Twitter Is Changing the Way People Mourn

A woman looks at her phone, sadly.
(Image credit: lzf/

SEATTLE — Traditionally, mourning the dead has been a private affair, held behind closed doors and among loved ones, at least in most Western cultures. But social media sites are starting to transform the act of grieving into a more public activity, new research finds.

Twitter, in particular, is widening the conversation surrounding death and mourning because anyone can see and respond to any tweet posted on the site, the sociologists said in their new research. Facebook is also making death and mourning more visible, although posts on that site are usually visible only to friends and family, the researchers said.

The unpublished research, presented Saturday (Aug. 20) here at the American Sociological Association's annual meeting, is helping scientists understand how people use online social spaces to mourn, said study co-researcher Nina Cesare, a doctoral student of sociology at the University of Washington (UW). [After Death: 8 Burial Alternatives That Are Going Mainstream]

"It's bringing strangers together in this space to share common concerns and open up conversations about death in a way that is really unique," Cesare said in a statement.

In the new study, Cesare and her co-author Jennifer Branstad, also a doctoral candidate of sociology at UW, looked at the social media feeds of deceased Twitter users. To find Twitter accounts of deceased people, the researchers used, a site that links social media pages to online obituaries. Although most of the 21,000 obituaries they went through were linked to private Facebook or MySpace profiles, they found 37 people with Twitter accounts.

While reading through these Twitter accounts, the researchers found that, in many cases, other Twitter users acknowledged these deaths whether or not they knew the person personally. For instance, sometimes strangers tweeted about a deceased person to draw awareness to a social issue, such as mental illness or suicide, the researchers found. The average age of these deceased Twitter users was 29, and the most common causes of death among them were suicide, vehicle accidents and shootings, the researchers found. People took to Twitter "to discuss, debate and even canonize or condemn" these deaths, the researchers said.

Some people used Twitter to share memories and maintain a bond with the deceased, such as saying, "I miss cheering you on the field," the researchers said. Others tweeted intimate messages, including, "I love and miss you so much," while others shared thoughts, saying, "So sad reading the tweets of the girl who was killed."

People also used Twitter to reflect on life and mortality: "Goes to show you can be here one moment and gone the next," one user said.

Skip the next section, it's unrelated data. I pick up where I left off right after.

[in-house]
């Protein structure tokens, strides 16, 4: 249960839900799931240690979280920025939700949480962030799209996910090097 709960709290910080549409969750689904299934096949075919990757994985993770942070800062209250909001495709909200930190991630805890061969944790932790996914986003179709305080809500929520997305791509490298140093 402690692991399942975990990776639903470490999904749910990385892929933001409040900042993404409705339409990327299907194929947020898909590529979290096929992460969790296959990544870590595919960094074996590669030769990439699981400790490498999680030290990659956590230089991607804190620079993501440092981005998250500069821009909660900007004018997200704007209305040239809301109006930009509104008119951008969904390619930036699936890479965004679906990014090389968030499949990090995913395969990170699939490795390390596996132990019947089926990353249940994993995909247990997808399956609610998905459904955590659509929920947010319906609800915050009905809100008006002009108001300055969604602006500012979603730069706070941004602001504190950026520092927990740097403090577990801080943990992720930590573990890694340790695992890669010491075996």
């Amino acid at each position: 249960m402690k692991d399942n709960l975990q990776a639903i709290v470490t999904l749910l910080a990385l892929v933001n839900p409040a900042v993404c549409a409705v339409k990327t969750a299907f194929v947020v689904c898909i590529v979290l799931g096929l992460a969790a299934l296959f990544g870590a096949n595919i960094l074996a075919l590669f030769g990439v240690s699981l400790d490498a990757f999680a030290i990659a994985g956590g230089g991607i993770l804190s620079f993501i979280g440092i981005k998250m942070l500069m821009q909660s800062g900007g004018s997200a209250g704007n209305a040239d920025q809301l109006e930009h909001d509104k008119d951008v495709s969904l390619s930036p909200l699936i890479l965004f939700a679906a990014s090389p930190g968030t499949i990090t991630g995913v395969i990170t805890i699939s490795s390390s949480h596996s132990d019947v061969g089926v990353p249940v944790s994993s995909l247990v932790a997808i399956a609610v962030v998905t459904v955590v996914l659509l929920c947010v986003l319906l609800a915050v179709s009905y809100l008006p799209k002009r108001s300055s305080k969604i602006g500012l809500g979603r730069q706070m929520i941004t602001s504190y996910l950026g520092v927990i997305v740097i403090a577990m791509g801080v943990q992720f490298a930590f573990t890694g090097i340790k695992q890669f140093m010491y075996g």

However, Twitter is also filled with judgmental comments, even about deceased people. For instance, one user said, "Being a responsible gun owner requires some common sense — something that this dude didn't have!"

In addition, the researchers found that some deceased people are now achieving "post-death fame," Cesare told Live Science. Sometimes, users — even strangers — held lengthy discussions about a person's life, death and the significance of both, she said. In one discussion about the murder of a girl, users commented on how sad it made them, and how they wanted to increase public safety for youth. [10 Technologies That Will Transform Your Life]

But no matter what was said, the posts were usually pithy instead of soul baring, as users are limited to 140 characters per tweet, the researchers said. Because of this, the atmosphere on Twitter is less personal than on other social media sites such as Facebook, and appears to embolden and engage people to discuss deaths even if they didn't know the person.

"A Facebook memorial post about someone who died is more like sitting in that person's house and talking with their family, sharing your grief in that inner circle," Branstad said in the statement. "What we think is happening on Twitter is, people who wouldn't be in that house, who wouldn't be in that inner circle, getting to comment and talk about that person. That space didn't really exist before, at least not publicly."

Still, as with any new forum, some people are testing its boundaries, whereas others may not feel comfortable mourning on such a public site.

"This is a new phenomenon, and people are trying to figure out what is acceptable and unacceptable to say about death" on social media sites, Cesare told Live Science. For instance, Twitter may now be viewed as an acceptable forum to mourn and discuss death, but other platforms, such as Snapchat, might not be there yet, she said.

Original article on Live Science.

Laura Geggel

Laura is the archaeology and Life's Little Mysteries editor at Live Science. She also reports on general science, including paleontology. Her work has appeared in The New York Times, Scholastic, Popular Science and Spectrum, a site on autism research. She has won multiple awards from the Society of Professional Journalists and the Washington Newspaper Publishers Association for her reporting at a weekly newspaper near Seattle. Laura holds a bachelor's degree in English literature and psychology from Washington University in St. Louis and a master's degree in science writing from NYU.